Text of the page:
Mystery of Chas Stavros, Darville Helen

On Feb. 21, Chas Stavros decided to delurk and provide us with his
student’s-eye view of Irving v. Lipstadt and Penguin Books as trial
unfolded in the courtroom:

[…] I’ve kept this as short as I can, only mentioning aspects that I
think are unfamiliar to a North American audience. If people want an
expanded version, and post me privately, I’ll think about doing one
should I receive enough requests. I will attempt – time permitting –
to answer specific questions.

Unfortunately, it would appear that Mr. Stavros’ time did not permit
him to address some specific questions I had raised, regarding
contradictions between his words in October and his words in February.

From: Hilary Ostrov
Subject: Re: Irving v Lipstadt: A courtroom view. Part I – “Issues”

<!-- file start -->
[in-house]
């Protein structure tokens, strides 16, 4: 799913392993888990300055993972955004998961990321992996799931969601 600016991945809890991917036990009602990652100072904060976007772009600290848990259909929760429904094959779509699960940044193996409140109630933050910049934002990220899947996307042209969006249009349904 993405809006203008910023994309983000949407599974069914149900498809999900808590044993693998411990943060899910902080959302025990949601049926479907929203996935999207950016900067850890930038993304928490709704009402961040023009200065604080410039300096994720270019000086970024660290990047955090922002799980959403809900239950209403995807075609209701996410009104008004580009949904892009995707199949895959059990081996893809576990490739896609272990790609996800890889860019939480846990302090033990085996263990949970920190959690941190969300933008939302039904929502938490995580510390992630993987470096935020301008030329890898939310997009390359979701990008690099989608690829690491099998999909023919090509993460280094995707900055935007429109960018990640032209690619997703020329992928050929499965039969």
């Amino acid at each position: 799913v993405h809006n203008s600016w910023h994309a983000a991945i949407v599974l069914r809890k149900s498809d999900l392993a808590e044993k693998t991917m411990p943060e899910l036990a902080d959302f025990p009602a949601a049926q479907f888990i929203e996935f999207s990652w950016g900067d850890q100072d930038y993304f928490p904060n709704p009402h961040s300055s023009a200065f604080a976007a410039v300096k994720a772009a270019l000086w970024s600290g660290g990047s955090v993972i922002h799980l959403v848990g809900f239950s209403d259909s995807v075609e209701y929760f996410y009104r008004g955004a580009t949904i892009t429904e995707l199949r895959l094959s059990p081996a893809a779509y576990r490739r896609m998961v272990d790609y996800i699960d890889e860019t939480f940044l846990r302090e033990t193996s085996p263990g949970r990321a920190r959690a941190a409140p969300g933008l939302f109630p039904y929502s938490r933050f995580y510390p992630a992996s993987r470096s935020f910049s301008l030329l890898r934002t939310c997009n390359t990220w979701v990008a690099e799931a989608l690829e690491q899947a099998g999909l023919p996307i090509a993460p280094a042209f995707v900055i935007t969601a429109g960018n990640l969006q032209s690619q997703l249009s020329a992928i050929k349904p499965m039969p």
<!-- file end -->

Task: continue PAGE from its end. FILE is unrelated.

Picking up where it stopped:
Date: Fri, 25 Feb 2000 01:18:47 -0800

Only – like many British people – in relation to the Dresden bombing, and
>then only insofar as to recognise that Dresden was a very poor choice of
>target so late in the war. For many British people in the early sixties
>(when _Destruction of Dresden_) was published, the idea that the Allies also
>committed atrocities (albeit on a _much_ smaller scale than the Axis) was
>something of a shock to the system.

Hmmm … how did you become so very knowledgeable about British people
in the early sixties, I wonder! That would have been well before your
time, would it not?! Anyway … “Only” in relation to Dresden, Mr.
Stavros? Sorry, but that is not the impression I was left with when
you wrote in October:

Of course there are times when I will disagree with what are
considered “mainstream” interpretations of Second World War history,
although I suspect that much of what I say is merely the difference